Polar Operational Environmental Satellites

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The Polar-orbiting Operational Environmental Satellite (POES) project operates a constellation of weather satellites in polar orbits around the Earth. It is a joint effort between the National Oceanic and Atmospheric Administration (NOAA) and the European Organisation for the Exploitation of Meteorological Satellites (EUMETSAT).[1] Spacecraft for the project are provided by NASA and the European Space Agency. NASA's Goddard Space Flight Center oversees the manufacture, integration and test of the NASA-provided TIROS satellites.[2] On-orbit satellite operation of these is performed by NOAA's Office of Satellite and Product Operations (OSPO).[3] The POES constellation also includes an ESA-provided MetOp satellite operated by EUMETSAT.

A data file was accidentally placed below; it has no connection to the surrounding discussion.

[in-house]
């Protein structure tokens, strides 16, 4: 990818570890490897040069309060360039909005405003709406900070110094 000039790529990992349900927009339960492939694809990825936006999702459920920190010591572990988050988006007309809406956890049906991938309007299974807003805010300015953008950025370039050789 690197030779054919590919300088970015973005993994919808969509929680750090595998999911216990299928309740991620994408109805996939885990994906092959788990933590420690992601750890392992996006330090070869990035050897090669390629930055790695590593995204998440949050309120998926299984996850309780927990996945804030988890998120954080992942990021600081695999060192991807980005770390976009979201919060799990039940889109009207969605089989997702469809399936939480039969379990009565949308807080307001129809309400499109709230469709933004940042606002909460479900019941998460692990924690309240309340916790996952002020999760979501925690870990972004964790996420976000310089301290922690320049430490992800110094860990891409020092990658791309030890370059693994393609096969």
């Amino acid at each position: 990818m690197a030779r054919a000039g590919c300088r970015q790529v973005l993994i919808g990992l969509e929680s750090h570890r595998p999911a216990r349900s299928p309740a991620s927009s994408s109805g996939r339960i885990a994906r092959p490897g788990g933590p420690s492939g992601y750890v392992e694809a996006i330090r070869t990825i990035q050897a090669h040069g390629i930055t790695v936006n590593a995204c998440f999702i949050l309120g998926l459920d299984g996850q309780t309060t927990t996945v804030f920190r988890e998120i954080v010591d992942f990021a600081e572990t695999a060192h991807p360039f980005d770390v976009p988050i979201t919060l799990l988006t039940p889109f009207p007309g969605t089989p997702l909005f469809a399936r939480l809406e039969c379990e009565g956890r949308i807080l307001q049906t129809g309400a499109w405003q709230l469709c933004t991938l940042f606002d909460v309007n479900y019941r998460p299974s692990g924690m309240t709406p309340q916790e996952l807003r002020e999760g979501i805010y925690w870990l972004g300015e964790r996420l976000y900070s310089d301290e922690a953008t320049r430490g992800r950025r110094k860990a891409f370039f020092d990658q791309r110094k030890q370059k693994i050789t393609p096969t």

Daily global coverage[edit]

Notational local equatorial crossing times, showing POES (and other) satellites.

Each POES satellite completes roughly 14.1 orbits per day. Since the number of orbits per day is not an integer, the ground tracks do not repeat on a daily basis. The systems includes both morning and afternoon satellites which provide global coverage four times daily.[3]


Data from the POES satellites support a broad range of environmental monitoring applications including weather analysis and forecasting, climate research and prediction, global sea surface temperature measurements, atmospheric soundings of temperature and humidity, ocean dynamics research, volcanic eruption monitoring, forest fire detection, global vegetation analysis, search and rescue, and many other applications.[3]

Recent Launches[edit]

See also[edit]